It's a superb view. It's one of the most erotic poses a woman can be in. You look particularly good like that, and knowing you have learned to enjoy it so much just adds to the effect.

I can sympathise about the parental thing. I was never able to finish any practical task because I was always told "you are doing it wrong, get out of the way and let me do it", and I still have trouble taking criticism because of it.

Anonymous said...

I grew up with a cynic and then turned round and married one. Interesting how these things affect the psyche huh?

But I tell you, all we see is your lovely beauty when you grace us with your photos. Find peace sweetie!

Lapis Ruber said...

It's odd how those deep seated insecurities we have in our younger days - no matter how caused - come back to bite us in later life. And then one realises that just as they didn't really matter then - they don't matter now. Your click pic is beautiful and the recipient of your attentions is a very lucky person :-) Happy HNT.

Anonymous said...

Thank you for sharing with us. You are beautiful outside and sure sound like it inside too.

Happy HNT!

Barefoot Dreamer said...

gravity it can hurt and it can help but I doubt either party was thinking of that particular force right then and there.... sweet!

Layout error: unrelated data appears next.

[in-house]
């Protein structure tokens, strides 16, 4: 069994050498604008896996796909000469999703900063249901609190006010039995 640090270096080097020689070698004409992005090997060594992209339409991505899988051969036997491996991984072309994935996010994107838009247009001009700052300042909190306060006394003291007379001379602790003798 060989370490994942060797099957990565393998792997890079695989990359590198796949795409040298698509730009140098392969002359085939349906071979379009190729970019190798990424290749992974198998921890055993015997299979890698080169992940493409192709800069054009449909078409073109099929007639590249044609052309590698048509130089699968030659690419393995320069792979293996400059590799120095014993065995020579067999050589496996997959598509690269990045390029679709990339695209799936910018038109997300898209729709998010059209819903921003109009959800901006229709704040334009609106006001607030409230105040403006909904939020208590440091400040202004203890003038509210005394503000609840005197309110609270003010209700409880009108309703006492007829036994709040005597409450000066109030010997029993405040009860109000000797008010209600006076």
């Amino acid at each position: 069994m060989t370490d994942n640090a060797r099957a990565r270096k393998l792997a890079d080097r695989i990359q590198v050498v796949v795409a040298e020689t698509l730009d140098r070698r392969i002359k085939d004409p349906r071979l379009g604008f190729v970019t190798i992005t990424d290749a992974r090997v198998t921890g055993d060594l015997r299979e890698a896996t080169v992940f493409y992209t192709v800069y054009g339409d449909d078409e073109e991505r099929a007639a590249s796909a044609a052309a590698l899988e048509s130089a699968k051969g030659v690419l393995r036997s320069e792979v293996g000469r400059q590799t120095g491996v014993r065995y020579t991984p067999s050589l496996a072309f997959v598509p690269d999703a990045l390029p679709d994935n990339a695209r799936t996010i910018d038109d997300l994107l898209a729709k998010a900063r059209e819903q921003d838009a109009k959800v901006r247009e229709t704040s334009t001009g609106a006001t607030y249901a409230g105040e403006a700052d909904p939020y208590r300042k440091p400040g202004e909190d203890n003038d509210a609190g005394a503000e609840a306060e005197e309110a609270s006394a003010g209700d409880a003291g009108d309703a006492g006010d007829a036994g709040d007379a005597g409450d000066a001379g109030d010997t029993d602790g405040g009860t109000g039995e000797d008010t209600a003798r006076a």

Gorilla Bananas said...

The great thing about that position, Mrs Cake, is that it exposes most of your skin for someone to touch. Both the front and the back, so to speak.

Vixen said...

HappyHNT ;)

Get8More said...


Thursday's Child said...

Oh honey, some days I just want to hug you so tight.

And that position never seems flattering while you're in it, though let me assure you, it's very popular with us in the peanut gallery!

Loving Annie said...

Ah Joanna,
so much pain there... so many hurts your family dealt you - and then you learned to do to yourself... my empathy honey... Been there/know it.

And never yet have I criticized a man for having a belly - when he is doing an awesome job of eating me, making me scream and convulse with pleasure.
I suspect men could care less if you have 1 pound or 50 pounds overweight if you can suck the chrome off of a car fender :)

Hubman said...

That position is plenty flattering for many women. Including you!

Happy HNT!

His BabyDoll said...

while we see ourselves and its not flattering, others would disagree. Thats the love of it.

Polar said...

i STAND at my desk APPLAUDING YOU!!!!

Your Cheerleader

ps. I have Never seen an unflattering photo of You!

Ms Scarlett said...

No is such a little word that can be so damn hard to say!

And that *pointed and impressed glance* is a great picture. Be proud.

Anonymous said...

'No' is a complete sentence and no other explanation is ever necessary. Good and sensible blog that made much sense to me.

Anonymous said...

ps. I have Never seen an unflattering photo of You!

Nor I. And this one does not break the trend.